β2-Microglobulin in urine (β2-MG-U) and N-acetyl-β-d-glucosaminidase in urine (NAG-U) were measured as indicators of renal dysfunction. Blood and urine samples were obtained in the morning from 9:00 a.m. to noon. Second morning urine samples were collected at the health checkup location. After collection of the urine sample, the pH was checked by a pH indicator method (Eiken Chemical, Nogi Town, Tochigi, Japan) and kept neutral (pH 4–8) without any regulation process, then preserved at −80°C until analysis. The concentrations of β2-MG-U were measured by a latex agglutination method (Eiken Chemical). The concentration of NAG-U was measured by a rate method (Shionogi, Settsu City, Osaka, Japan). Creatinine in urine was measured by an enzyme method (Kanto Chemical). Free deoxypyridinoline in urine (FDPD-U) and cross-linked N-telopeptides of type I collagen in urine (NTx-U) were measured by enzyme immunoassay. Serum bone-specific alkaline phosphatase (BAP-S) was measured by polyacrylamide gel electrophoresis.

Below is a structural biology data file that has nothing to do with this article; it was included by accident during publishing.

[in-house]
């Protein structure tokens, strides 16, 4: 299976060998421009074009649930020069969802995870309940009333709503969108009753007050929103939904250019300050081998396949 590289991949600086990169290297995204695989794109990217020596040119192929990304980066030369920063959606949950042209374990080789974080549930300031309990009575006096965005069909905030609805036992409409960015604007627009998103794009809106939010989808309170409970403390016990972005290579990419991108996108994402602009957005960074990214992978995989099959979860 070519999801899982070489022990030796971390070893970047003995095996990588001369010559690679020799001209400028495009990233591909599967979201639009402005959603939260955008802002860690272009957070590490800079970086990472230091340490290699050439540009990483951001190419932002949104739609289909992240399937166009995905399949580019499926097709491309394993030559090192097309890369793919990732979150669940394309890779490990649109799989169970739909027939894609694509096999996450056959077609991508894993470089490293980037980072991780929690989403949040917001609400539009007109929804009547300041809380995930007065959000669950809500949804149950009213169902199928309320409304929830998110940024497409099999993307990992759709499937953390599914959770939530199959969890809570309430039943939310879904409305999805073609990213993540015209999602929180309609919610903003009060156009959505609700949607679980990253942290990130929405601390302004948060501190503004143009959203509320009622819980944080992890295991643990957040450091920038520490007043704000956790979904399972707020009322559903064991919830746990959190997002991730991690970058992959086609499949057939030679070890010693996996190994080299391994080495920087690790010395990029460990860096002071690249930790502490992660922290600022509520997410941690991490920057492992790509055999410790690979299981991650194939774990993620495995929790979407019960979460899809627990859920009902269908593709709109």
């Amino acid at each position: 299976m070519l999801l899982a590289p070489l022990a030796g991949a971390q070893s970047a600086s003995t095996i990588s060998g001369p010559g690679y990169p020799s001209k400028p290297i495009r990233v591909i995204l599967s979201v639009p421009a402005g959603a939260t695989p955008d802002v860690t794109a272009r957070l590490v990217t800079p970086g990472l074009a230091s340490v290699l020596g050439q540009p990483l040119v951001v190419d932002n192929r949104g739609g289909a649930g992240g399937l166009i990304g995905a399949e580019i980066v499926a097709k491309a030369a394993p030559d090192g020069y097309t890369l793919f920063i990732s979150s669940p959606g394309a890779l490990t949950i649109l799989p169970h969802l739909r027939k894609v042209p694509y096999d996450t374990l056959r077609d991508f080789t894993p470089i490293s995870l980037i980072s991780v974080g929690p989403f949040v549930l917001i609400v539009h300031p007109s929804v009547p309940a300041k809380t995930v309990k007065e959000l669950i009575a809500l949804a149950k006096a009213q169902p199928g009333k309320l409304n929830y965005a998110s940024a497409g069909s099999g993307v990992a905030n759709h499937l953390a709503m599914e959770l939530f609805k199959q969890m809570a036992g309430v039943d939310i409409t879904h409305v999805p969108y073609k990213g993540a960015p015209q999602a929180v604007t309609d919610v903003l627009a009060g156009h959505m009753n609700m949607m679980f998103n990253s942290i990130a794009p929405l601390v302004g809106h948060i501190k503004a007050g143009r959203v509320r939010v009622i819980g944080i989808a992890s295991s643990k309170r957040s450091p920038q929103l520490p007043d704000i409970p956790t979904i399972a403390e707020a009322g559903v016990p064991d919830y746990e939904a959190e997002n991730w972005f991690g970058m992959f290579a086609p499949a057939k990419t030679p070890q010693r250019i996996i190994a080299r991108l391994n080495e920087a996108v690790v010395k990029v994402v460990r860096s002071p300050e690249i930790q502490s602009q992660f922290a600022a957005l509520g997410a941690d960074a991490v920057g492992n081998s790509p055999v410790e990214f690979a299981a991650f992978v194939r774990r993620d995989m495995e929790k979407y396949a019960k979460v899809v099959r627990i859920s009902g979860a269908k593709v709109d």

Stock solutions for certified references (1000 ppm) and mineral acids of trace element analysis grade were purchased from Wako Pure Chemicals (Osaka, Japan). Standard reference materials of bovine liver (NBS 1577b), and rice flour (NBS 1588) were obtained from the National Institute of Standards and Technology (Gaithersburg, MD, USA) and that of rice flour (NIES 10a, 10b, and 10c) was obtained from the National Institute for Environmental Sciences (Tsukuba City, Ibaraki, Japan). Deionized water was prepared by filtration of city water through a Millipore-O system (Millipore, Molsheim, France).

We calculated total dietary cadmium intake from rice by multiplying the consumption amount and cadmium concentration in rice (Cd-R), then we calculated the total daily cadmium intake from food based on the average Japanese cadmium intake levels cited in the total diet study conducted by the National Institute of Health Science in 2002 [28]. This calculation is based on the following equations.